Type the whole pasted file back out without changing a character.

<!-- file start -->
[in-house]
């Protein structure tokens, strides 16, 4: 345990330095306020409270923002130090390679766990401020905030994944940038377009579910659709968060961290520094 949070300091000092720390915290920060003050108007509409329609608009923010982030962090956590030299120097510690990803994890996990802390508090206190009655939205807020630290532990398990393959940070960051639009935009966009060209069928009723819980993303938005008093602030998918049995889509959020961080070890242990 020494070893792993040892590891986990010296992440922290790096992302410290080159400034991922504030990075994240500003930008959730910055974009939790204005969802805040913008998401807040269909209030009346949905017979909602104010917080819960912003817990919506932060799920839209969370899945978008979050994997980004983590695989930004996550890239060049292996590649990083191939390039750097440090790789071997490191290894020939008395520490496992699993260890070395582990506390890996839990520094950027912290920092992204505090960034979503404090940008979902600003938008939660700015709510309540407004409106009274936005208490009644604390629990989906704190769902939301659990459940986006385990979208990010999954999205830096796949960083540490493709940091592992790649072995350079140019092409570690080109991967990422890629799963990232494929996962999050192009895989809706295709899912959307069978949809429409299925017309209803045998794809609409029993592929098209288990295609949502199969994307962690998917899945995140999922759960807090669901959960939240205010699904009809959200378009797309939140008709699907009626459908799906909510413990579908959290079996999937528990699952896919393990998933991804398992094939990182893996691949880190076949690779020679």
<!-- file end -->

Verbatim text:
[in-house]
């Protein structure tokens, strides 16, 4: 345990330095306020409270923002130090390679766990401020905030994944940038377009579910659709968060961290520094 949070300091000092720390915290920060003050108007509409329609608009923010982030962090956590030299120097510690990803994890996990802390508090206190009655939205807020630290532990398990393959940070960051639009935009966009060209069928009723819980993303938005008093602030998918049995889509959020961080070890242990 020494070893792993040892590891986990010296992440922290790096992302410290080159400034991922504030990075994240500003930008959730910055974009939790204005969802805040913008998401807040269909209030009346949905017979909602104010917080819960912003817990919506932060799920839209969370899945978008979050994997980004983590695989930004996550890239060049292996590649990083191939390039750097440090790789071997490191290894020939008395520490496992699993260890070395582990506390890996839990520094950027912290920092992204505090960034979503404090940008979902600003938008939660700015709510309540407004409106009274936005208490009644604390629990989906704190769902939301659990459940986006385990979208990010999954999205830096796949960083540490493709940091592992790649072995350079140019092409570690080109991967990422890629799963990232494929996962999050192009895989809706295709899912959307069978949809429409299925017309209803045998794809609409029993592929098209288990295609949502199969994307962690998917899945995140999922759960807090669901959960939240205010699904009809959200378009797309939140008709699907009626459908799906909510413990579908959290079996999937528990699952896919393990998933991804398992094939990182893996691949880190076949690779020679």